Romney on Huckabee: Unlike some people, I never pardoned anyone

posted at 3:30 pm on December 4, 2009 by Allahpundit

An end o’ the week coup de grace for Huck from his archnemesis. Mitt does defend him, kinda sorta, by noting that Huck said he wouldn’t have commuted Clemmons’s sentence if he knew then what he knows now. But c’mon. Of course he wouldn’t have commuted it knowing that Clemmons would end up killing cops. The question is whether he was right to have commuted it at the time based on the facts available. Huck says yes; Mitt, based on the narrow clemency policy he lays out here, implicitly says no way. In fact, his emphasis on using guidelines so that he wasn’t “swung by, you know, personal impressions of people” is especially stinging given the perennial accusations that Huckabee was a sucker for religious appeals. Pretty harsh:

My conclusion was, if somebody has been convicted by a jury of their peers, and they’ve been prosecuted and the police were able to get the evidence necessary to put them behind bars, why in the world would I step in and reverse that sentence?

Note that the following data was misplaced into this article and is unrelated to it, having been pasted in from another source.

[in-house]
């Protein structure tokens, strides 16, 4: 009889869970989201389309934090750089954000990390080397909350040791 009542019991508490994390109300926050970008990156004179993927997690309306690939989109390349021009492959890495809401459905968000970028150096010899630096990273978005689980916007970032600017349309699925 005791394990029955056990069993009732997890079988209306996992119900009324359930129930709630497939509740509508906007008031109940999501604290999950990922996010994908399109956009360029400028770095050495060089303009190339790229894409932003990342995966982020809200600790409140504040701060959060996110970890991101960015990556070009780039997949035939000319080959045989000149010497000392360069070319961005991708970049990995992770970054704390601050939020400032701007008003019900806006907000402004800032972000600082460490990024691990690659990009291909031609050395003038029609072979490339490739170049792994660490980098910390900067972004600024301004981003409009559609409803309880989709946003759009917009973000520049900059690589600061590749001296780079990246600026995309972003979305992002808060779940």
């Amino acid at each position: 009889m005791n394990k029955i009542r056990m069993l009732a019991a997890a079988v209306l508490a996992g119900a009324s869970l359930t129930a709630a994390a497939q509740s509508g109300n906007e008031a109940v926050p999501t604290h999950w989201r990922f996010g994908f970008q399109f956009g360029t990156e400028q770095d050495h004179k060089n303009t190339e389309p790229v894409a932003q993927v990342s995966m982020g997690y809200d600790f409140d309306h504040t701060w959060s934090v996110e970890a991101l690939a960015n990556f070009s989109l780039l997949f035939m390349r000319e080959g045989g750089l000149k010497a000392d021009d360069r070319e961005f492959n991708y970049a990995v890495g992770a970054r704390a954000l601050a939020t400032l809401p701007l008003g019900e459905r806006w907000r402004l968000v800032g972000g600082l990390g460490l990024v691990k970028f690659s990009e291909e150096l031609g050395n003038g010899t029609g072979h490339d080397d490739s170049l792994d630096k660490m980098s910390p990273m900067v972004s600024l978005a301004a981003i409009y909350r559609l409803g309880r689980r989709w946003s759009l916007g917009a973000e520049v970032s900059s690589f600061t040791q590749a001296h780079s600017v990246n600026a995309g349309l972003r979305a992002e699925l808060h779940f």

King asks the perfect follow-up question: If that’s the policy, why have pardon guidelines at all? Just rubber-stamp every jury sentence and be done with it. Romney’s answer is that you need executive discretion for cases of prosecutorial misconduct or exonerating evidence that comes to light later — but that’s really not true. Both of those issues can be, and often are, raised on appeal. Granted, the governor can move faster than an appellate court, but if Mitt’s willing to defer to the judicial process at the jury level, in theory he should be willing to defer to it all the way. If you believe the system works, let it work. The irony of Huckabee’s position is that he’s correct on the theory of executive clemency — i.e. it’s a check on the judiciary to remedy perceived miscarriages of justice — but he can’t quite accept that the executive is, or should be, checked himself by the potential backlash among voters if he abuses the clemency power. He handed out hundreds of pardons and commutations, then acts mystified when he’s blamed for helping scum like Clemmons go free. Too bad.

Update: Commenters remind me that if Huckabee’s gone too far with clemencies, Mitt may not have gone far enough.



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